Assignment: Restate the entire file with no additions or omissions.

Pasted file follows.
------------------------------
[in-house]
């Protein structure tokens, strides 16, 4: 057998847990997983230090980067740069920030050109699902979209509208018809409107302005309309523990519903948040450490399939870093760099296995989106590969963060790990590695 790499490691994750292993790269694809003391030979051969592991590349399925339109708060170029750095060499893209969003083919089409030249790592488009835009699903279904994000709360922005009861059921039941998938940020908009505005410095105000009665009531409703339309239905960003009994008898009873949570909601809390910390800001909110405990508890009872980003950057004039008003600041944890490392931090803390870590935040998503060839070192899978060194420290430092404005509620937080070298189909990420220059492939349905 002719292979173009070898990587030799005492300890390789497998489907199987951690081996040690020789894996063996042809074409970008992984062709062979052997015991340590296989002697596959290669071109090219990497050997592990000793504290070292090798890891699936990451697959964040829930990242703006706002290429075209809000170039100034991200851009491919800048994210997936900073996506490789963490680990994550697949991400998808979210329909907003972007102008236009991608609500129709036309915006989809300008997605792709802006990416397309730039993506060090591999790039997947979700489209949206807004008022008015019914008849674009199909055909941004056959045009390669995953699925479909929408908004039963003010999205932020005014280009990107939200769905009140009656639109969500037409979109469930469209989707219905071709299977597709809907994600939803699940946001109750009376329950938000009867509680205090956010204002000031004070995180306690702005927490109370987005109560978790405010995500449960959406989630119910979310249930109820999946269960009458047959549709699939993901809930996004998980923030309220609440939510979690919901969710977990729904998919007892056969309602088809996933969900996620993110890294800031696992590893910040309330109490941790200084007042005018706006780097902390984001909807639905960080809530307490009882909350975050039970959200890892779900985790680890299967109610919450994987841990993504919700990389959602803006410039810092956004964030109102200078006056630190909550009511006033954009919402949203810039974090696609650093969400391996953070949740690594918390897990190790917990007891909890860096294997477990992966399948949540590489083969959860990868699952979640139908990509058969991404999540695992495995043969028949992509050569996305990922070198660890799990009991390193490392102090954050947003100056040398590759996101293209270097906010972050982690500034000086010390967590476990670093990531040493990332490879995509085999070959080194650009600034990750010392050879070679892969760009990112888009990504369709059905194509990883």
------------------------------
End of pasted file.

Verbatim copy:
[in-house]
């Protein structure tokens, strides 16, 4: 057998847990997983230090980067740069920030050109699902979209509208018809409107302005309309523990519903948040450490399939870093760099296995989106590969963060790990590695 790499490691994750292993790269694809003391030979051969592991590349399925339109708060170029750095060499893209969003083919089409030249790592488009835009699903279904994000709360922005009861059921039941998938940020908009505005410095105000009665009531409703339309239905960003009994008898009873949570909601809390910390800001909110405990508890009872980003950057004039008003600041944890490392931090803390870590935040998503060839070192899978060194420290430092404005509620937080070298189909990420220059492939349905 002719292979173009070898990587030799005492300890390789497998489907199987951690081996040690020789894996063996042809074409970008992984062709062979052997015991340590296989002697596959290669071109090219990497050997592990000793504290070292090798890891699936990451697959964040829930990242703006706002290429075209809000170039100034991200851009491919800048994210997936900073996506490789963490680990994550697949991400998808979210329909907003972007102008236009991608609500129709036309915006989809300008997605792709802006990416397309730039993506060090591999790039997947979700489209949206807004008022008015019914008849674009199909055909941004056959045009390669995953699925479909929408908004039963003010999205932020005014280009990107939200769905009140009656639109969500037409979109469930469209989707219905071709299977597709809907994600939803699940946001109750009376329950938000009867509680205090956010204002000031004070995180306690702005927490109370987005109560978790405010995500449960959406989630119910979310249930109820999946269960009458047959549709699939993901809930996004998980923030309220609440939510979690919901969710977990729904998919007892056969309602088809996933969900996620993110890294800031696992590893910040309330109490941790200084007042005018706006780097902390984001909807639905960080809530307490009882909350975050039970959200890892779900985790680890299967109610919450994987841990993504919700990389959602803006410039810092956004964030109102200078006056630190909550009511006033954009919402949203810039974090696609650093969400391996953070949740690594918390897990190790917990007891909890860096294997477990992966399948949540590489083969959860990868699952979640139908990509058969991404999540695992495995043969028949992509050569996305990922070198660890799990009991390193490392102090954050947003100056040398590759996101293209270097906010972050982690500034000086010390967590476990670093990531040493990332490879995509085999070959080194650009600034990750010392050879070679892969760009990112888009990504369709059905194509990883």